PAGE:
Former President Bill Clinton is at it again, spinning his oldie of 15 years earlier, that political opposition to liberals’ plans is the low road to murder, and now he has friends.
House Speaker Nancy Pelosi, D-San Francisco, invokes San Francisco when Harvey Milk (and George Moscone) were murdered. Commentator Chris Matthews invokes Dallas before President John F. Kennedy’s murder (never mind that Kennedy was killed by a Marxist; the right wing was somehow responsible). Columnist Joe Klein calls it “sedition.” (Bring back John Adams!)
Never mind that none of these people seemed perturbed in the least when books, films and blogs called for former President George W. Bush’s murder: That was then, this is now, and now words are dangerous. Too dangerous, in some cases, to be uttered at all.
Never mind too that there has been little connection between our most heinous crimes and “hate speech.”
Kennedy was attacked by right-wingers, who (mistakenly) thought he was “soft on the Communists,” but he was killed by a Communist, who thought he was not soft enough. Sen. Robert Kennedy was killed by a Palestinian militant, before that cause became part of the national argument.
President Ronald Reagan was shot by a man who tried to impress a film actress. President Gerald Ford, the least controversial man to ever be president, was shot at twice in the 1½ years he held office, while Clinton and Bush, relentlessly vilified, served out two terms apiece without incident.
Dr. Martin Luther King Jr. was killed by a racist, but Gov. George Wallace, a genuine racist, was shot by a man of no clear agenda. In most of these cases, the link between act and supposed inspiration seemed weak.
Never mind that under this rubric, most things can be defined as “hate speech.” Political speech by definition is divisive (“It’s us against them”), inflammatory (“They want to do bad things to you and your country”) and designed to inspire resistance and action (“Give money! Give lots of money! Get out the vote!”).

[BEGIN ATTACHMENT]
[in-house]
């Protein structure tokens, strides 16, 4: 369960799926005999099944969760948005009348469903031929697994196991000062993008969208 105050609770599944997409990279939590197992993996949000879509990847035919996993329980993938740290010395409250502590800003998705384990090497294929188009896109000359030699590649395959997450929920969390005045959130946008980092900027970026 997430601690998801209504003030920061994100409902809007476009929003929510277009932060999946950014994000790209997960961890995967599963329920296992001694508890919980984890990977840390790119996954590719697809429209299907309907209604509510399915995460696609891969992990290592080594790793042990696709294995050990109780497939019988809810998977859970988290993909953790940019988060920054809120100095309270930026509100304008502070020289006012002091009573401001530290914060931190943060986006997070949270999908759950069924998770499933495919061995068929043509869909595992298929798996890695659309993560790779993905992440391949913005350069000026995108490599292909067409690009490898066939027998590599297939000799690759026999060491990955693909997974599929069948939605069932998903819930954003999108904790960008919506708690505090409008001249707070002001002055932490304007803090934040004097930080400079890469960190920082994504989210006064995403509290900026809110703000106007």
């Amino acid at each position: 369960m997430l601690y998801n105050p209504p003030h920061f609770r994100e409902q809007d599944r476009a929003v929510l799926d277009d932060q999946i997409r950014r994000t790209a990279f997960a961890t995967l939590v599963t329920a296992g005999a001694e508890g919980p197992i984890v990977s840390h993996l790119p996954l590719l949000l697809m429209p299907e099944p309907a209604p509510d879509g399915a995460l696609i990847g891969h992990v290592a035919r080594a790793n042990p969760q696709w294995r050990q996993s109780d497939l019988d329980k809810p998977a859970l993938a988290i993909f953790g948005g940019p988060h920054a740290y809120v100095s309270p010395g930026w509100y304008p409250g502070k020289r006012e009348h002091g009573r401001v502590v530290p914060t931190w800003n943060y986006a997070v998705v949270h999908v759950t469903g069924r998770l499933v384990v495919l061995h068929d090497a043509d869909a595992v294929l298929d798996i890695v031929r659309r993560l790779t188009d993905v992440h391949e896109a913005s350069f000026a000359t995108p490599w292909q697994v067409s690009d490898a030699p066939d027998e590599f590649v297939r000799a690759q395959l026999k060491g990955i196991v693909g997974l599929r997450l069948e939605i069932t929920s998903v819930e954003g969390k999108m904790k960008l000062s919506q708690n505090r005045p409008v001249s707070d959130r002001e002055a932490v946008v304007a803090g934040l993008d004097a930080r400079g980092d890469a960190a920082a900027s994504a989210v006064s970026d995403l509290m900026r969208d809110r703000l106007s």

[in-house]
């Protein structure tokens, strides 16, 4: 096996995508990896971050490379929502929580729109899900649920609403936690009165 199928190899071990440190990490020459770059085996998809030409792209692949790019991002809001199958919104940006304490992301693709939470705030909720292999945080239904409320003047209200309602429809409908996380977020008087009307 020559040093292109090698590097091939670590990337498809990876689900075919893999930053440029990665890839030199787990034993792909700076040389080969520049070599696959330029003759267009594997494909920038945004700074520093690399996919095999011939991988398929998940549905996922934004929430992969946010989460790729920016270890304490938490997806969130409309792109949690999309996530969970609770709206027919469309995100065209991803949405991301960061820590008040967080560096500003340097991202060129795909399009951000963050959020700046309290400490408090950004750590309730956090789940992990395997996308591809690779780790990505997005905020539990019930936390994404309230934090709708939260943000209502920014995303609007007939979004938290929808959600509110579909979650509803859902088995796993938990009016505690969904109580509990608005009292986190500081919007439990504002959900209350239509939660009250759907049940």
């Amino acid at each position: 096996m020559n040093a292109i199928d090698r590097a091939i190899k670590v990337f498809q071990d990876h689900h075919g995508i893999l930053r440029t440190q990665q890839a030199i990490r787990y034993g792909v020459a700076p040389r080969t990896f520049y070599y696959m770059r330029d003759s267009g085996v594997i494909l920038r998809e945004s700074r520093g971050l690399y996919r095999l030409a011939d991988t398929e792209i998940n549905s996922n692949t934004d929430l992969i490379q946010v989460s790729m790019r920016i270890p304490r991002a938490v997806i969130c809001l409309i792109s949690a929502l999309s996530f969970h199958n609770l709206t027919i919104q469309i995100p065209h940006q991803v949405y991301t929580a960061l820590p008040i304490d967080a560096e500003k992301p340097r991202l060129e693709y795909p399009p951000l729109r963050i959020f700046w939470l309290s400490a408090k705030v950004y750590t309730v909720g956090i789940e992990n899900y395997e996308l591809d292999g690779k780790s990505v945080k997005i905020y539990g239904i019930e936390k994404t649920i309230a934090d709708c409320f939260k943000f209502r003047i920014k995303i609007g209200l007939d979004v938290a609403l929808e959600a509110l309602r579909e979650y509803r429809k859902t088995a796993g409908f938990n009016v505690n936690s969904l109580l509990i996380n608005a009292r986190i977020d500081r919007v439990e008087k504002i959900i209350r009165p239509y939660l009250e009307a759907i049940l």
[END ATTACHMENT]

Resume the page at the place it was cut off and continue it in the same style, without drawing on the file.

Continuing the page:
Parties traditionally try to work up their base, knowing that one without passion can lose an election. Liberals find themselves on the wrong side of an immense passion gap, minus the energy stirred up by tea parties, which are themselves now accused of fomenting violence. Can this be what this is about?
Never mind too that the liberals have had a long and bad record of seizing on any stray act of violence to make their opponents shut up.
Clinton tied the Oklahoma City bombing to calls for less taxes and government by Rush Limbaugh and the Republican Congress (Fox News and the Internet having not been invented). Katie Couric tied the murder of Matthew Shepherd to anti-gay slurs made by Rush Limbaugh and social conservatives. (He was killed in a robbery, picked because he seemed too small and frail to cause trouble, and his killers said they neither knew nor cared he was gay.)
Liberals called the shooting at the Holocaust Museum a hate crime somehow directed at President Barack Obama and inspired by Fox News and Rush Limbaugh, until it was discovered that the killer hated Bush and the war in Iraq. When a census taker was found hanged, liberals called it a case of anti-government rage stirred up by Fox News and Rush Limbaugh, until it was found to be a suicide-cum-failed-insurance scam, planned by the dead man himself.
In view of all this, can one venture a guess that all of this talk about hate and sedition is aimed less at averting a possible outrage than at shutting up Fox News and Rush Limbaugh themselves?
Examiner columnist Noemie Emery is a contributing editor to the Weekly Standard and author of “Great Expectations; The Troubled Lives of Political Families.”